The last week has flown by. After dipping my toe in (running half a lesson). I took the plunge, planning and presenting every lesson I could before my time ran out with my trainer. It’s fair to say I enjoyed every minute of it, even the classes that were a little trickier to manage. What really struck me was just how quickly a hour and a half lesson can pass. It’s truely daunting at first, imagining how you’ll fill the time. But after presenting a few vocab words, playing a game or two and some concept checks, you find yourself asking just where has the time gone?
A few more observations I’ve made are as follows:
Projecting confidence is key, even if you feel the weight of those crushing nerves looming over you. Don’t let them smell your fear! If these kids sense a whisper of a weakness they’ll walk all over you! Althought it’s not all as dramatic as it sounds. There is definitely a sense of respect for teachers, but at the end of the day you are dealing with kids, who just want to have fun after a long day at school.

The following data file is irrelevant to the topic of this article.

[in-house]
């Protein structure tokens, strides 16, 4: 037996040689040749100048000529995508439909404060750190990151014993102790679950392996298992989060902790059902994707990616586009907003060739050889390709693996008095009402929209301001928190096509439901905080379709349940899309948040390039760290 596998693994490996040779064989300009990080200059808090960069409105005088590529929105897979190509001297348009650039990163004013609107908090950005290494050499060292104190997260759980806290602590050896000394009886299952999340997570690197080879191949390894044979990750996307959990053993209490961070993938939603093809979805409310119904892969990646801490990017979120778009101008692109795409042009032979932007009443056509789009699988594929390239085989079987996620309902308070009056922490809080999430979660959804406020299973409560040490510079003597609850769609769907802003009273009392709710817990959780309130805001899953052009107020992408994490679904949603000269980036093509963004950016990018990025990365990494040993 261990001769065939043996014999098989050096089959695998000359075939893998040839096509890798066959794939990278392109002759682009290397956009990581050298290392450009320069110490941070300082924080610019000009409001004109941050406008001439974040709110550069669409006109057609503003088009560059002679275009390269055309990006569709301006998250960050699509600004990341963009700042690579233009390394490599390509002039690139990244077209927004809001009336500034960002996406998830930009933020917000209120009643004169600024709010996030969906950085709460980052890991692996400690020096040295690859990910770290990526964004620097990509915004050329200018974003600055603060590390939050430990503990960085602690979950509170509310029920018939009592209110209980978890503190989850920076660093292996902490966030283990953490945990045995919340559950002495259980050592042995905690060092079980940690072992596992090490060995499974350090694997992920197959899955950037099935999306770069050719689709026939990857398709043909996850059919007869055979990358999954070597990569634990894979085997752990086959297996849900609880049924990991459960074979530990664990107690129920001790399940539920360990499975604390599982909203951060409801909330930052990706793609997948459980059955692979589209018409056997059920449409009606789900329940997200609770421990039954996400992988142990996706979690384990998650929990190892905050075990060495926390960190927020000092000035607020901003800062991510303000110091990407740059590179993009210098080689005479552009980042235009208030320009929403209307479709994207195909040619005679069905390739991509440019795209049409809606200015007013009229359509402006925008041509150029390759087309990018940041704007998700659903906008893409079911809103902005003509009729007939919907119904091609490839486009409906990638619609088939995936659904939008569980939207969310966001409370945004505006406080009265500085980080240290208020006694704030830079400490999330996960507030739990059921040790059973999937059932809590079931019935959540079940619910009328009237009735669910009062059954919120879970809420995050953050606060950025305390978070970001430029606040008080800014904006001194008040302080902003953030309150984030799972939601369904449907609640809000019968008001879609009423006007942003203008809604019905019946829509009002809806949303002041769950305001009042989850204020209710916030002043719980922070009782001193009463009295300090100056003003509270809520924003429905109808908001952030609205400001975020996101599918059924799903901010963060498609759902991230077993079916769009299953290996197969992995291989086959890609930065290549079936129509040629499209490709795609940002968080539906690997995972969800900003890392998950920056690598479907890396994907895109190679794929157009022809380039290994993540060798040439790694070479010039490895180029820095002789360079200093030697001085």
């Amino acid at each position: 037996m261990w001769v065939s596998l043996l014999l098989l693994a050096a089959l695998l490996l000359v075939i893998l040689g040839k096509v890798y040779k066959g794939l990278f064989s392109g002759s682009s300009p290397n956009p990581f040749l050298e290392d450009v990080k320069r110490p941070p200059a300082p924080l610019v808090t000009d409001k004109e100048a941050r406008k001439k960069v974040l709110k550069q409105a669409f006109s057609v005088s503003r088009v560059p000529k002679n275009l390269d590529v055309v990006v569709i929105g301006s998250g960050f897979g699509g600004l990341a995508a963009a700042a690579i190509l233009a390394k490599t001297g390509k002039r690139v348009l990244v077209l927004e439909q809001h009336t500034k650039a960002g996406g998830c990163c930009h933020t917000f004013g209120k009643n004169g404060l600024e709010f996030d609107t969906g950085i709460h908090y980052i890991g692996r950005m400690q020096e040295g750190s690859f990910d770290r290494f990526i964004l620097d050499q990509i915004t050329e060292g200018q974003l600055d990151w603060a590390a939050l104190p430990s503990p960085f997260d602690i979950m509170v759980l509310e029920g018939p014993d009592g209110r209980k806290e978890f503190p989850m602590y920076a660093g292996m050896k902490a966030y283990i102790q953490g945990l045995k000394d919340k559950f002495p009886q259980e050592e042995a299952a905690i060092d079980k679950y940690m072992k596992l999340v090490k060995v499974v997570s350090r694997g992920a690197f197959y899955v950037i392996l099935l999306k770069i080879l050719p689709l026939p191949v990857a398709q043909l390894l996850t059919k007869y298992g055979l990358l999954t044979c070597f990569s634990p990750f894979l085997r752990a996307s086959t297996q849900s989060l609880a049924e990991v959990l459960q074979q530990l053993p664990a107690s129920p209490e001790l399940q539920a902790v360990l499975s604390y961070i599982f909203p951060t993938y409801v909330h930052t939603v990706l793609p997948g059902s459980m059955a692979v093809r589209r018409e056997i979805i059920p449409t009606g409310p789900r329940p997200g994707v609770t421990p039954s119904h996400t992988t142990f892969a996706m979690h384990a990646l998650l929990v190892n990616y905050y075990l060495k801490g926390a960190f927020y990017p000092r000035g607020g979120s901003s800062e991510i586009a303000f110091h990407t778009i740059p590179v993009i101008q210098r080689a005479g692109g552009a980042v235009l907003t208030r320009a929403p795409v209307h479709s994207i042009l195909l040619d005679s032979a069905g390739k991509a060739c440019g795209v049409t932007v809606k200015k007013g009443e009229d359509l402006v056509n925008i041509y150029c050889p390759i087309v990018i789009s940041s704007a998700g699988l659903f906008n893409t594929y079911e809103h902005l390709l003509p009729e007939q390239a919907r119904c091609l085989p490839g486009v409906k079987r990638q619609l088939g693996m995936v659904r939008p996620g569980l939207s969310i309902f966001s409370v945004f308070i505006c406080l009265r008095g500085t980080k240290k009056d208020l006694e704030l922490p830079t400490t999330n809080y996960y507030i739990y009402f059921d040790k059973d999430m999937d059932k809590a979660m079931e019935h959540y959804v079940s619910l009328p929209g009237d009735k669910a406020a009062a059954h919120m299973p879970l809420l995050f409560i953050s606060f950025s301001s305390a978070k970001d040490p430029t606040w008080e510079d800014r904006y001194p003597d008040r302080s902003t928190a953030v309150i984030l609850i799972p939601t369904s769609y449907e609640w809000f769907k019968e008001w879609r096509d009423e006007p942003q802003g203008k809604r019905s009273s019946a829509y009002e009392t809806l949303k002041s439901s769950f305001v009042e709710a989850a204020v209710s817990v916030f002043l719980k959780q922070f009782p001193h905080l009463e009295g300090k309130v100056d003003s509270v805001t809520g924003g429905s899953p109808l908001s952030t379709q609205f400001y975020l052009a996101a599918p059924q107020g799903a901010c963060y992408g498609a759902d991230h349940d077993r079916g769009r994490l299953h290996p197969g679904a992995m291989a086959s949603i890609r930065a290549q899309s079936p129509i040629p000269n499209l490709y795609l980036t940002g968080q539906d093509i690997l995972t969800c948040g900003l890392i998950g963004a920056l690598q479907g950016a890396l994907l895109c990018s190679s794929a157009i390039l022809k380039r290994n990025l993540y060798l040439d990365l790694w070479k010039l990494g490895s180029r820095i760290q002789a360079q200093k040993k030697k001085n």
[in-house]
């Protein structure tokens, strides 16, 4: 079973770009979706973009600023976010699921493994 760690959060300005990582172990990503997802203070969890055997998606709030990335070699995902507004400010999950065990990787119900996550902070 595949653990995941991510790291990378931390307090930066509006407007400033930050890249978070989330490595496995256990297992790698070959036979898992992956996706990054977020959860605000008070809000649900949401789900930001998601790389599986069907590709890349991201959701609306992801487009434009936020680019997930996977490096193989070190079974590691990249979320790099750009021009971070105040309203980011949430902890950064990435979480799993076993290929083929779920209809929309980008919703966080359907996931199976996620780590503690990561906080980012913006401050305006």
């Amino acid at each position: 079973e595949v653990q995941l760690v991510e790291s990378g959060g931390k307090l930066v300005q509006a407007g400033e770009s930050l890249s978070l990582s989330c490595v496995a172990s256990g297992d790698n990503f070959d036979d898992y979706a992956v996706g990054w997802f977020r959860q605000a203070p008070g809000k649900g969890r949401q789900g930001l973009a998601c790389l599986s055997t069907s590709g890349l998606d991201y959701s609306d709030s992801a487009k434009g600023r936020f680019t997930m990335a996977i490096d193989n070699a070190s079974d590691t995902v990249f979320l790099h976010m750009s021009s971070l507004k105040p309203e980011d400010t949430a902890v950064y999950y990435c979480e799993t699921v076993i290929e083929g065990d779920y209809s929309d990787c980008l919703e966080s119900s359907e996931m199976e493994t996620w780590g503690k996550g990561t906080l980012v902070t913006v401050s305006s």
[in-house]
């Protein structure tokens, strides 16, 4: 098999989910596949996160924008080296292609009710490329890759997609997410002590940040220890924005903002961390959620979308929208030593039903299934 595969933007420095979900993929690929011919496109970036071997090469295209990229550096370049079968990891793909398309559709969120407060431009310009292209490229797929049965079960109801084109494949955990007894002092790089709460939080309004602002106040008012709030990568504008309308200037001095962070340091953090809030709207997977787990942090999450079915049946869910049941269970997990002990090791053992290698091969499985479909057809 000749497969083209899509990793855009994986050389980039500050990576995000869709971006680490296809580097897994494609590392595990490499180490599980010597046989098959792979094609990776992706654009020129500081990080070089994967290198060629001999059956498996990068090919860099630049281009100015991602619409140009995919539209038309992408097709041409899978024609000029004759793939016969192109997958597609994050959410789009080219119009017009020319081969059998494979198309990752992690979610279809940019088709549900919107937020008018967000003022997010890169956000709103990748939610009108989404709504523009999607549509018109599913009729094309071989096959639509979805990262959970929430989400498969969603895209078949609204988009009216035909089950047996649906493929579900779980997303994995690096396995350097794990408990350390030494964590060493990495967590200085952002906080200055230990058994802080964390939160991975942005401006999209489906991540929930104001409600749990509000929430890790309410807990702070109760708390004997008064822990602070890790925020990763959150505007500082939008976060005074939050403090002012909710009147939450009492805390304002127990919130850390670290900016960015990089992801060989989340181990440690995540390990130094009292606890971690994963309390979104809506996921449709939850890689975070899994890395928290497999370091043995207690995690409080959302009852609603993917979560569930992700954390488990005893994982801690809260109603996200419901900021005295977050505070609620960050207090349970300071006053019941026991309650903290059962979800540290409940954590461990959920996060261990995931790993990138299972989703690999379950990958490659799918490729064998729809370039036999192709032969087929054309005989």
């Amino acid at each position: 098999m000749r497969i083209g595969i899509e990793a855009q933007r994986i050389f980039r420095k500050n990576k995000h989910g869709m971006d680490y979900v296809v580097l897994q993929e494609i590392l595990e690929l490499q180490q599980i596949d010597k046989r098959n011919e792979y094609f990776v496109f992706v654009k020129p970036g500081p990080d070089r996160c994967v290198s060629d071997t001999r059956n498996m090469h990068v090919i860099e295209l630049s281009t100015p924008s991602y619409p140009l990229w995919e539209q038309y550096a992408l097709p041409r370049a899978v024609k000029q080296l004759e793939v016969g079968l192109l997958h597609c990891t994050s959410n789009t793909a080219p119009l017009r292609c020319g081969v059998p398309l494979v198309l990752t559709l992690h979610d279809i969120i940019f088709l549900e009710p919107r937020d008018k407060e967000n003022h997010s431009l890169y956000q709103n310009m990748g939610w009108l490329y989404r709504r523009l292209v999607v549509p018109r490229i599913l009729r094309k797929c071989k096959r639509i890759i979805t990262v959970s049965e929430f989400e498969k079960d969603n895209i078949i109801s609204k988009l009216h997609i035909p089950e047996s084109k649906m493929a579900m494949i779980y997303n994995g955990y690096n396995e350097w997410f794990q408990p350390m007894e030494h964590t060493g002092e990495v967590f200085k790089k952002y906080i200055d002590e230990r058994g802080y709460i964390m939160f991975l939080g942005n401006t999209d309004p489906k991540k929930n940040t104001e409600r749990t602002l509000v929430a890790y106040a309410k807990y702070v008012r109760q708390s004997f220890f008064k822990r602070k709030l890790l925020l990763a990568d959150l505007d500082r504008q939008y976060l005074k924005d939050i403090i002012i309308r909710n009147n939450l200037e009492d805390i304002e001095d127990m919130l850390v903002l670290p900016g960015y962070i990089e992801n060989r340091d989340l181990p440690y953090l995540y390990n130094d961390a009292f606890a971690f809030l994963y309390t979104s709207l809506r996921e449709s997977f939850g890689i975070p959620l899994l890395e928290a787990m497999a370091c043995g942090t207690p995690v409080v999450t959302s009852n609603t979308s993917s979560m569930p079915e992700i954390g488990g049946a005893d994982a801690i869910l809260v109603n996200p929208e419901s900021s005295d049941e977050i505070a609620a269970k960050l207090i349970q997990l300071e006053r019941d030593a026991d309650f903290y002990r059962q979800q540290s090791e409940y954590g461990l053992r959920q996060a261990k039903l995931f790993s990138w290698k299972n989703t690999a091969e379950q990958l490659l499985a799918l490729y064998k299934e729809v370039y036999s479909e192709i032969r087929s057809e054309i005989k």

The pressure these kids face is immense, especially when compared to what I experienced back home. Sure my parents wanted and still want me to do well. But that pales in comparison to the expectations these kids face. In an environment in which passing a test with the score of 99/100 isn’t enough, the pressure can manifest itself in all kinds of ways. Not just for the kids, but you can certainly feel it yourself if you let it creep in.
Fun is vital if you want to keep the kids engaged, especially during the less interesting activities like drills and phonics practice, in which you can really see the enthusiasm drain from the kids. And fun is just one of the three corner stones of teaching.
The second is classroom management, simple enough once you’ve developed a system. And of course teaching the material itself. There’s no point being a teacher if you don’t impart any kind of knowledge!
So there it is, an unedited and unplanned rambling of what training taught me.